NEW YORK (AP) — The Associated Press is teaming up with the Howard Hughes Medical Institute’s Department of Science Education to expand its coverage of science, medicine and health journalism.
The initial collaboration includes two pilot projects. With the first project, AP will create and distribute a series of stories, profiles, videos and graphics focusing on genetic medicine. The second project will look at a variety of science topics in the news that will help readers stay current on the latest science research and make informed decisions on topics ranging from the environment, to public health.
“This collaboration brings wider attention and new storytelling tools to evidence-based, factual science,” AP Executive Editor Sally Buzbee said.
HHMI, based in Chevy Chase, Maryland, supports the advancement of biomedical research and science education. The organization’s origin dates back to the late 1940s when a small group of physicians and scientists advised Hughes. The medical institute was created in 1953.
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The primary purpose of the organization is to promote human knowledge in the field of the basic sciences and its effective application for the benefit of mankind, according to its charter. In fiscal 2016, it provided $663 million in U.S. biomedical research and $86 million in grants and other support for science education.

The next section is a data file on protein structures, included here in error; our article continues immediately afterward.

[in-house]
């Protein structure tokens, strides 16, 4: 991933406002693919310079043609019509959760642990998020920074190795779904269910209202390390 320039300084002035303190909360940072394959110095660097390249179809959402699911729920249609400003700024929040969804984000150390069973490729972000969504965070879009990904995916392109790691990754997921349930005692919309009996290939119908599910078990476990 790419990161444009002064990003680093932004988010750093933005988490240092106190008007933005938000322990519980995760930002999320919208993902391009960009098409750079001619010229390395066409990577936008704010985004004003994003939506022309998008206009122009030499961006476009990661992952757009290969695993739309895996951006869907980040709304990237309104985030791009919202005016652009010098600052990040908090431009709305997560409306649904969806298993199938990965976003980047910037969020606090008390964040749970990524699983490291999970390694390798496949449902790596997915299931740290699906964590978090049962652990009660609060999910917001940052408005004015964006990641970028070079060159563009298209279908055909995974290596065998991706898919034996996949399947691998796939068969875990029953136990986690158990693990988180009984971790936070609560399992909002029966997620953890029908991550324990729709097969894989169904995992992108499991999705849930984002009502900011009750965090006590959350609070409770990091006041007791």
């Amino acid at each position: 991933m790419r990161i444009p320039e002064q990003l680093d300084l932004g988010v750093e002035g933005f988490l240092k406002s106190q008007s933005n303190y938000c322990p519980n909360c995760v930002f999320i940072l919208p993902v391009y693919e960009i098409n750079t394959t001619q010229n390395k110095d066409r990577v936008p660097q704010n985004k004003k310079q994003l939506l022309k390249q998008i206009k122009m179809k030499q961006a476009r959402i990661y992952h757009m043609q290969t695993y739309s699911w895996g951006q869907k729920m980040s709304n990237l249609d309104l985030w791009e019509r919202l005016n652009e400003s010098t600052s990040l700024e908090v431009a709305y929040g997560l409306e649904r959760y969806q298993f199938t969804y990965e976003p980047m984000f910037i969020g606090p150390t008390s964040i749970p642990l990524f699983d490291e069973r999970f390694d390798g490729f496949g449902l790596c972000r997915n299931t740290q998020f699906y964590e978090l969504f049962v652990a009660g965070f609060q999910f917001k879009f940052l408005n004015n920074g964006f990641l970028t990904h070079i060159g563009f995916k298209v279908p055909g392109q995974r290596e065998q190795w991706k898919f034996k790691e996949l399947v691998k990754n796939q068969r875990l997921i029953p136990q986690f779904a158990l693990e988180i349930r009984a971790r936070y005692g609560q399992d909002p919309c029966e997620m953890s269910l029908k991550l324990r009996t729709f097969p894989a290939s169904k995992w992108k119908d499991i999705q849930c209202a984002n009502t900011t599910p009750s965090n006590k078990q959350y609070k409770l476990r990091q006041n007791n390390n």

HHMI’s Department of Science Education, the largest private, nonprofit supporter of science education in the country, will provide funding for the AP projects. The funding will allow AP to increase the amount of science-related stories it provides to news organizations and add more journalists to support its current science reporting team. HHMI will also offer expert background information and educational material.
While the AP will receive funding and utilize HHMI’s expertise when crafting its content, it maintains full editorial control of published material.
“We’re proud to stand shoulder to shoulder with the world’s most respected news organization to ensure that the best evidence around important scientific topics is presented clearly and distributed widely,” said Sean B. Carroll, vice president of HHMI’s Department of Science Education.